For the first 10 years of my professional history, I have been a creative... and one who has done an awful lot of things.
I have invented machines. Designed creative tools. Composed soundtracks.
...and binaural stories. Built interactive sculptures. Helped develop brand identities. An used creativity to educate learners of all ages.
But throughout all of those wonderful and exciting opportunities, there's one thing I have never done that well - I have never successfully defined who I am...
I have been a creative with an identity-in-flux.
I've come to believe that this issue has been largely brought about by the influence of the traditional definitions for established creative disciplines. I have actively worked under many different creative roles - but having never been a permanent fixture within any of them I often felt like an imposter within the worlds that I worked; a short-stay tourist to the island of specialism, as I sailed the seas of multipotentialism. ...or at least that's how it has always seemed. In recent years as I've begun to put my practice under the microscope, and into the particle collider, and through these processes I realised that there was a bigger system at play; a common thread that ran through all that I did, as an agile and reflexive creative freelancer...
I was telling stories, and I was creating experiences. Every time I drew on a certain set of creative skills or disciplines it was for exactly these purposes. But even this isn't where the redefinition of my practice lies. Not quite. It actually sits on the plane above this. My obsession with understanding how the discrete nodes of my creative skillset are interconnected and interdependent brings about one master role to rule them all if you will. Being a Systems Thinker. This new framing of my professional identity has brought with it a new line of enquiry within my creative practice, one that sees me focusing on two core objectives: 1). To successfully decode and materialise the systemic inner-workings of my practice as a creative generalist.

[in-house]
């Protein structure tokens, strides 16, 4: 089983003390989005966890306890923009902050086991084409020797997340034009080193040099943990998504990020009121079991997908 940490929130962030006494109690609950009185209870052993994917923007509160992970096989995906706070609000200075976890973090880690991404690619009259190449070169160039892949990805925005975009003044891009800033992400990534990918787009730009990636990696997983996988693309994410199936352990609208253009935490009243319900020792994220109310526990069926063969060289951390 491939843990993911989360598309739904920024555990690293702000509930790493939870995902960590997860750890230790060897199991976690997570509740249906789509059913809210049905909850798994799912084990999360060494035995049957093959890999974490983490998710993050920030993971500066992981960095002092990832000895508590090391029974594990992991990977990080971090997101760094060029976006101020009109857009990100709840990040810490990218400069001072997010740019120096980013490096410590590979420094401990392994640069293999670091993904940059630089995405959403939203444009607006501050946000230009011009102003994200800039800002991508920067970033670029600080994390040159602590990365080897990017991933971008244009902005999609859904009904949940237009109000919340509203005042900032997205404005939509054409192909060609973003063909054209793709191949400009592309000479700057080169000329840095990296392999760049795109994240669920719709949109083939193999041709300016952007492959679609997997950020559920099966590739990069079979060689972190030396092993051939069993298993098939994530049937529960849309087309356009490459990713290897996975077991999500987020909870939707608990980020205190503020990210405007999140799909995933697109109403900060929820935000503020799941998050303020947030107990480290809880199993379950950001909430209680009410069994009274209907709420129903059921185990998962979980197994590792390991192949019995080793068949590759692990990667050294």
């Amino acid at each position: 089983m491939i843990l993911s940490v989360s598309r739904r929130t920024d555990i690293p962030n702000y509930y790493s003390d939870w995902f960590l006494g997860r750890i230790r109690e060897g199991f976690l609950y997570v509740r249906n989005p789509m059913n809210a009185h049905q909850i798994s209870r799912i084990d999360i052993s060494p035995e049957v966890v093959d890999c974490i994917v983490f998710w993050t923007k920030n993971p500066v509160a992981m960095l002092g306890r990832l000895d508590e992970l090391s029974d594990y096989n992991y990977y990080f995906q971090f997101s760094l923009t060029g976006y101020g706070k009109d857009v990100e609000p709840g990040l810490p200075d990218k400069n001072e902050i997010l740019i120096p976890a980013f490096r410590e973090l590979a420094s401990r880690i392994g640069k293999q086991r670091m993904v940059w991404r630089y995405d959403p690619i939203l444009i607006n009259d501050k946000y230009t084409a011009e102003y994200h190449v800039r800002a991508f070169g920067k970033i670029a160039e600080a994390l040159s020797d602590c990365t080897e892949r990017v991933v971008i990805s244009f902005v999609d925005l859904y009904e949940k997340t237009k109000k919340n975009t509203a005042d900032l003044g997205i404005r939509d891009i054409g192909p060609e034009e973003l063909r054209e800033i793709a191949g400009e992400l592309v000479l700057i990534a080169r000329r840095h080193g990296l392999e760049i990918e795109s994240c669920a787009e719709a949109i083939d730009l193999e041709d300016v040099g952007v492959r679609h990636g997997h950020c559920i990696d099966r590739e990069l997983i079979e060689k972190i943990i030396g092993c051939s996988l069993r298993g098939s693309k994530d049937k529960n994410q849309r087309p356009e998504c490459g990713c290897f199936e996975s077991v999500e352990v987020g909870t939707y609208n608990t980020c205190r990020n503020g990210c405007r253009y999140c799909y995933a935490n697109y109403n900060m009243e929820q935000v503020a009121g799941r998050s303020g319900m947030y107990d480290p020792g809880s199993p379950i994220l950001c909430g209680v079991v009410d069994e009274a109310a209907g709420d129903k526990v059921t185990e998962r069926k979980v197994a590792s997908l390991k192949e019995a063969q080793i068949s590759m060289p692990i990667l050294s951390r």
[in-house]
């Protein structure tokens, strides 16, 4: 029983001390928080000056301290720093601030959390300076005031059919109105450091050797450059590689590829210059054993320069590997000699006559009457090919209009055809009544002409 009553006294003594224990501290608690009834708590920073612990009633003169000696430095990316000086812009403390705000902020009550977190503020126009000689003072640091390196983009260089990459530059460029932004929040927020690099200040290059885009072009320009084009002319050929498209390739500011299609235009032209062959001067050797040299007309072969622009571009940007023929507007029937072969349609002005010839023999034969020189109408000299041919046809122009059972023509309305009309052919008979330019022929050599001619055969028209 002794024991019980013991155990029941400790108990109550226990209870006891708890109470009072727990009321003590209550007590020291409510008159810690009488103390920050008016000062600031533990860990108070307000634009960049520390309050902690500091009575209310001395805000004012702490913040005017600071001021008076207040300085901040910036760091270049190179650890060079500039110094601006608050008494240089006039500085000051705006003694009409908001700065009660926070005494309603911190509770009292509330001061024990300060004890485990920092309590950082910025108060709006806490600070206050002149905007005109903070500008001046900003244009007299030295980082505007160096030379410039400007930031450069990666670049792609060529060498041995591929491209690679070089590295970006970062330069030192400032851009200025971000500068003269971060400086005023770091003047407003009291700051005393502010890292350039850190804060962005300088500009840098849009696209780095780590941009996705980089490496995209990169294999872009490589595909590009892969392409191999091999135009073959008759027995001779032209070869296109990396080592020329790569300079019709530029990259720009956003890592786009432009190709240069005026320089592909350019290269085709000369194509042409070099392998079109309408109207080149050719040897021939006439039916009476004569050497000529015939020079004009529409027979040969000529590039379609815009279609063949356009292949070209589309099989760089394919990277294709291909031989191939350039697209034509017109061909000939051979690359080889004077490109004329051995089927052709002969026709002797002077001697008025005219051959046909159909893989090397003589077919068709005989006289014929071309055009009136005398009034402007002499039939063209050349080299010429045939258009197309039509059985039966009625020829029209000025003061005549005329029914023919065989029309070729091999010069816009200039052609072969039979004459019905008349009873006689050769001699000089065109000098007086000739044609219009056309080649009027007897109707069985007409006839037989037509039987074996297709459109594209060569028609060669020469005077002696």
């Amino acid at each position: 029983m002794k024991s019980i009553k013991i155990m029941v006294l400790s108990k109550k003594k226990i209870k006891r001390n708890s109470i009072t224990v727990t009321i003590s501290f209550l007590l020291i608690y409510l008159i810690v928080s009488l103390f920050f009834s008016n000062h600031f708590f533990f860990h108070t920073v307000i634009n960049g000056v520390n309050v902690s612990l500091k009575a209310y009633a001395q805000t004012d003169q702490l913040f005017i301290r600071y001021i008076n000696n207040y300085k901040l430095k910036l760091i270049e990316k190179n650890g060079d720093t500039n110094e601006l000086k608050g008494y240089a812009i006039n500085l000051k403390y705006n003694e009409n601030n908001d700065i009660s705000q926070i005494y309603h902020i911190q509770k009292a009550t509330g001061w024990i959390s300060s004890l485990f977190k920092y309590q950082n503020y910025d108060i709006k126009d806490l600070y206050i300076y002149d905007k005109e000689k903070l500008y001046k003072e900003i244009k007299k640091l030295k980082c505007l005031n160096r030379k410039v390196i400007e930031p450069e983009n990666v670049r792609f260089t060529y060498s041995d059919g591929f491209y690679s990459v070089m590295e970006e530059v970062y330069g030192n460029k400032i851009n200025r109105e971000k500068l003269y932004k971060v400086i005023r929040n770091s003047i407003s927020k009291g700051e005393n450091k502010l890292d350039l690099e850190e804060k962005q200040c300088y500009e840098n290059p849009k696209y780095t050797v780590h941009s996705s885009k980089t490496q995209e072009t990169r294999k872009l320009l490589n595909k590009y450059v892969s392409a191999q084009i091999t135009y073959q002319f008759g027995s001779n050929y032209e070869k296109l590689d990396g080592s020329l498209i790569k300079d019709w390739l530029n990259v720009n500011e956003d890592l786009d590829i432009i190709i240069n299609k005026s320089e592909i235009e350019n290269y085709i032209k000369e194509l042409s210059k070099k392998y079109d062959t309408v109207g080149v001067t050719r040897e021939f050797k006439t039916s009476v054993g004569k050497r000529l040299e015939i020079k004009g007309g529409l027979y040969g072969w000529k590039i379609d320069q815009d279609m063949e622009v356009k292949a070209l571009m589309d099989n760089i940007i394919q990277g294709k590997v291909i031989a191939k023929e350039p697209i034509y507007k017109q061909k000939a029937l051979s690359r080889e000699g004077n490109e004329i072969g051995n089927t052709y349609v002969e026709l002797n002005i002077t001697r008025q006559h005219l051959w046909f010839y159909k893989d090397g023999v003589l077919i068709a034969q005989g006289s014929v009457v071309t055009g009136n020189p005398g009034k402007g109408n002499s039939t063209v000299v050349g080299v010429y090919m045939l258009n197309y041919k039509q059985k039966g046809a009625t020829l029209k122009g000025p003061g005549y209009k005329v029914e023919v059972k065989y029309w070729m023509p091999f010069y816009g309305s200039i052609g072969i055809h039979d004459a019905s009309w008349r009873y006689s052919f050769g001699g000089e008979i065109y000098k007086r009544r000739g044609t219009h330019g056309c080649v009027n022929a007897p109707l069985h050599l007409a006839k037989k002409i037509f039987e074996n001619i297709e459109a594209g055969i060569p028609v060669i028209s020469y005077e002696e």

2). To disseminate a creative strategies framework that promotes organisation within the creative jobs landscape. Both of these aims sit behind my passion to catalyse the normalisation of the role of creative generalist and encourage a new movement of practitioners, of whom I am hereby referring to as the Systems-Creatives; creatives who understand WHY they create, and not just HOW or WHAT. Historically speaking, analogous practitioners have existed throughout our history, under many labels... The Greeks and the Great Thinkers. Plato. Aristotle. Eratosthenes. The Renaissance and the Polymaths: Ramon Llull. Leonardo Da Vinci. Johannes Kepler. The 20th Century and the Multipotentials: Buckminster Fuller. Brian Eno. Jaron Lanier. In the current era, I believe that a new wave of fully-acknowledged creative generalism is looming - and in a very very big way. This time, triggered by dramatic changes in the creative economic landscape and largely enabled by the affordances of new more effective resources and technologies, the barriers between creative disciplines are becoming fuzzy again, but in a way that has never been seen before. The increasing multimodality of new media is bringing about a more whole, ultimate neo-practitioner. The epic narratives woven by artists, moving towards planes of Transmediality. The phenomenon of creativity-in-total is rushing ever closer towards a singularity of Thirdspace.
...and before this new wave crests, I intend to be on the other side of the door when the wider creative community presses the buzzer to be welcomed in. ...ready to deal the cards, and provide everyone with an effective way to navigate this new landscape of the creative-whole.